Opinion: Most People Have No Trouble Finding a USPS Mailbox

Amy Sancetta
AP featured image
Ohio letter carrier Keith McVey hands the day’s mail to Raina Washington as he makes his daily deliveries in Akron, Ohio on Friday, July 16, 2010. The veteran mailman has gained a reputation for three-times delivering people from life-threatening situations while on the job delivering mail. Last week he gave CPR to a man along his Akron route who wasn’t breathing and whose lips were turning blue. (AP Photo/Amy Sancetta)


It seems hard to believe this is something we have to talk about, two-and-a-half months away from the 2020 presidential election. But apparently, the congressional Democrats and their media allies have seen fit to whip their audience into a lather over those blue, U.S. Postal Service (USPS) mailboxes and the conspiracy theory that the dirty, rotten, possibly downright evil President Donald Trump is trying to interfere with Americans getting their social security checks — and mail-in ballots come November 4.

I decided to check in with as many people as possible, through the magic of social media, on what their recent experience has been interacting with these now-sacred mailboxes, if you listened to House Speaker Nancy Pelosi, Rep. Eric Swalwell, or any of the other Democrats with a media microphone over the weekend.

I asked a simple question on Twitter Sunday night (and was clear that it was an informal sort of poll — completely unscientific, of course):

“Informal poll: when is the last time you placed mail in an official USPS mailbox (e.g. not in your own mailbox)?”

And to underline the fact that I was keeping it light, I included a related hashtag game that was trending:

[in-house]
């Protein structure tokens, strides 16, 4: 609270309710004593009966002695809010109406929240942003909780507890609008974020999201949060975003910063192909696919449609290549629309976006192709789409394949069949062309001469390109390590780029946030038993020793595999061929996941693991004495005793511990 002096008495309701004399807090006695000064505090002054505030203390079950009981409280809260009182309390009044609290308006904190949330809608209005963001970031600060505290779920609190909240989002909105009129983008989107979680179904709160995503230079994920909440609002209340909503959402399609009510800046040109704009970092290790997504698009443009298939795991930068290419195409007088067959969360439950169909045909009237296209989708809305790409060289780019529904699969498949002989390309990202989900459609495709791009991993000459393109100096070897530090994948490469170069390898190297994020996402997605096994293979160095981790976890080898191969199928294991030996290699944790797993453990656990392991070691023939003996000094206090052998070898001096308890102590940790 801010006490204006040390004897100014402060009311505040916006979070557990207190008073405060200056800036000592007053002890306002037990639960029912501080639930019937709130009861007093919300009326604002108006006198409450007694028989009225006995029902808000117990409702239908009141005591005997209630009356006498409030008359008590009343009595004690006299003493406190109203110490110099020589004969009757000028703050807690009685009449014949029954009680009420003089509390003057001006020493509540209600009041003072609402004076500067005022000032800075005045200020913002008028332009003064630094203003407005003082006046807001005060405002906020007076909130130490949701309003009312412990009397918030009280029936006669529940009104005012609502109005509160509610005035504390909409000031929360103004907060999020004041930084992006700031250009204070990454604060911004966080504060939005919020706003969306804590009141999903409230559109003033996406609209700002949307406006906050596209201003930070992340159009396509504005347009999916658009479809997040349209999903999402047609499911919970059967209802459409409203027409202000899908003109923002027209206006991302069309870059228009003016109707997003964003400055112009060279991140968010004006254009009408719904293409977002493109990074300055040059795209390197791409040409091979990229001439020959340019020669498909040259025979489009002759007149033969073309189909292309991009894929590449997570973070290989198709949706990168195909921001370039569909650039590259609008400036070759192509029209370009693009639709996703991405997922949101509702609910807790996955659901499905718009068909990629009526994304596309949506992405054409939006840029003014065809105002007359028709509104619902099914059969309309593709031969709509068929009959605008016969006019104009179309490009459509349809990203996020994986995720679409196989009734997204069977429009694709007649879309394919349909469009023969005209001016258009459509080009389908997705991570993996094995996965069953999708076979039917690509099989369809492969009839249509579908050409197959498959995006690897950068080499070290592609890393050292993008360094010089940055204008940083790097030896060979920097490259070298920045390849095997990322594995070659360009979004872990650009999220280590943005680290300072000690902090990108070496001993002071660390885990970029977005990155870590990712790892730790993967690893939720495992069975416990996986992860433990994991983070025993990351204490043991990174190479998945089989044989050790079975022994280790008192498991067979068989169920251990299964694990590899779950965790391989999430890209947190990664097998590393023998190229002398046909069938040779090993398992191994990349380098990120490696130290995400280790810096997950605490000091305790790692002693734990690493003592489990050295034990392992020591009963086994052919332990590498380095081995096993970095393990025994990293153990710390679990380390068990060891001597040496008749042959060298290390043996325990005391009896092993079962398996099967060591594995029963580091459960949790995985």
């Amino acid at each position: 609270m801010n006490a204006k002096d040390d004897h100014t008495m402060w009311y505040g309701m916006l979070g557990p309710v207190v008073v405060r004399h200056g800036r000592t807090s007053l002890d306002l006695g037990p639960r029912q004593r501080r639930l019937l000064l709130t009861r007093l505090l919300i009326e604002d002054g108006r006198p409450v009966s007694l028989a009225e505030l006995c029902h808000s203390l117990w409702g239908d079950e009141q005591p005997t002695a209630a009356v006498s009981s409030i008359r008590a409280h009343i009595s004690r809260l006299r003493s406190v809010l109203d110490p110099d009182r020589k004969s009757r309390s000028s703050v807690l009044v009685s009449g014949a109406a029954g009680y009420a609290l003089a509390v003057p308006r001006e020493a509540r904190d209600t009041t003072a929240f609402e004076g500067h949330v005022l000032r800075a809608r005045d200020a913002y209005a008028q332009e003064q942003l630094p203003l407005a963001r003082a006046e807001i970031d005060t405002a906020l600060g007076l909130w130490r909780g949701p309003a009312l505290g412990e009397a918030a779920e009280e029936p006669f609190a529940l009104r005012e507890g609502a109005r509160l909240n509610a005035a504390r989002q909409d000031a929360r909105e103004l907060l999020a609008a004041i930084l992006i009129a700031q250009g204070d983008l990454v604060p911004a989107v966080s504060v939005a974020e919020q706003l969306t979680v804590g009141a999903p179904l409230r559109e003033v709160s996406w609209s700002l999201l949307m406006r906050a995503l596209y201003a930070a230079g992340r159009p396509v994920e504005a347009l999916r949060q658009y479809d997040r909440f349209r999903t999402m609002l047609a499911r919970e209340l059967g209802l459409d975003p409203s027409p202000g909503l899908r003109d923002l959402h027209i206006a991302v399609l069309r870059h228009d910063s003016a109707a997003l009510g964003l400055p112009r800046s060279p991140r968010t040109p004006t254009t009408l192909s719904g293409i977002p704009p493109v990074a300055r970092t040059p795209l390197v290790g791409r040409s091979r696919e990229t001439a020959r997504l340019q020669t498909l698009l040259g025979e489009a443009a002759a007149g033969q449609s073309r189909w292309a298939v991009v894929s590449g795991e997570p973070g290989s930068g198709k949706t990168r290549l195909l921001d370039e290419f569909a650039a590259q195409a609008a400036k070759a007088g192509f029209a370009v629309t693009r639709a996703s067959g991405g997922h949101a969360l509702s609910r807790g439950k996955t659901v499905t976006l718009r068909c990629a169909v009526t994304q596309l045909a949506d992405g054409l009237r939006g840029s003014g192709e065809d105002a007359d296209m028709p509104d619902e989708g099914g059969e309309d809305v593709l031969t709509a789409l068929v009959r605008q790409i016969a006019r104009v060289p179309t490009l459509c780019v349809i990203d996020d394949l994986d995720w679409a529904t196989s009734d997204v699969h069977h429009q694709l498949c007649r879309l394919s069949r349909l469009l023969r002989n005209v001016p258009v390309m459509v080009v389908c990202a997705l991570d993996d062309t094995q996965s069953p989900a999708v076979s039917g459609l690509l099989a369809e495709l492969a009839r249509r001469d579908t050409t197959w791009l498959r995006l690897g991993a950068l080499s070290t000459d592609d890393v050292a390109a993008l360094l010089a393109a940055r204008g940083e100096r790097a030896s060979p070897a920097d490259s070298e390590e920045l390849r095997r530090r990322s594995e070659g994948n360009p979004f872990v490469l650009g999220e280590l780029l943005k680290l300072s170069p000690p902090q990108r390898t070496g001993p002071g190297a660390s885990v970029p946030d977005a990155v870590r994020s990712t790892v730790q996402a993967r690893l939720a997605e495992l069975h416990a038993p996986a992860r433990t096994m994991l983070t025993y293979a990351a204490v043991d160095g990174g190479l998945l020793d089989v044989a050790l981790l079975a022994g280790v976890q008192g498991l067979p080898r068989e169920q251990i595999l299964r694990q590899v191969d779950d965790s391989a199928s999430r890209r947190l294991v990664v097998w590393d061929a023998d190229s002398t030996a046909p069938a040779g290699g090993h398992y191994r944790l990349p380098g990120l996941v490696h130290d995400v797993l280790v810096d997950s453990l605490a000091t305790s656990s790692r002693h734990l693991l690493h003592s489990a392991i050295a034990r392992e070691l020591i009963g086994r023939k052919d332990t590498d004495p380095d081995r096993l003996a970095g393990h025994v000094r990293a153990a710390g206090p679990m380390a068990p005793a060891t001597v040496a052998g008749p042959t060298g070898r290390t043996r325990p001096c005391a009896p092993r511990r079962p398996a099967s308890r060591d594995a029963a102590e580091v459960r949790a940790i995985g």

“Subquestion/hashtag game: Name what *else* #USPScouldAlsoStandFor Unused Somnolent Pace Service”


I purposely made it an essay question, instead of making a poll with set answers to choose from. It seemed better to hear the voices and unique circumstances people are dealing with. And it turns out that was the right choice.

The replies fell into three distinct categories: the person rarely uses the U.S. Mail; the person has to use the Postal Service’s mailboxes for business or other special reasons; or the person often uses the drop boxes or goes right inside the post office, because there’s easy access to it — or the mailboxes where they live aren’t secure.

Here are a few examples to give you an idea of how these shake out. These folks either “go to the post office or find a blue mailbox”:



These people drop their mail in a mailbox… because they actually want it to go out:



And here are what appeared (to me) to be the largest group of respondents: they don’t use the mail or a USPS mailbox unless they have to:



I couldn’t decide if this reply was serious or not:

So, there you go. Whatever their experience with the mail, none of the Americans I spoke to are in a panic about being able to access the USPS mailboxes. Hopefully, our members of Congress can settle down about it soon.


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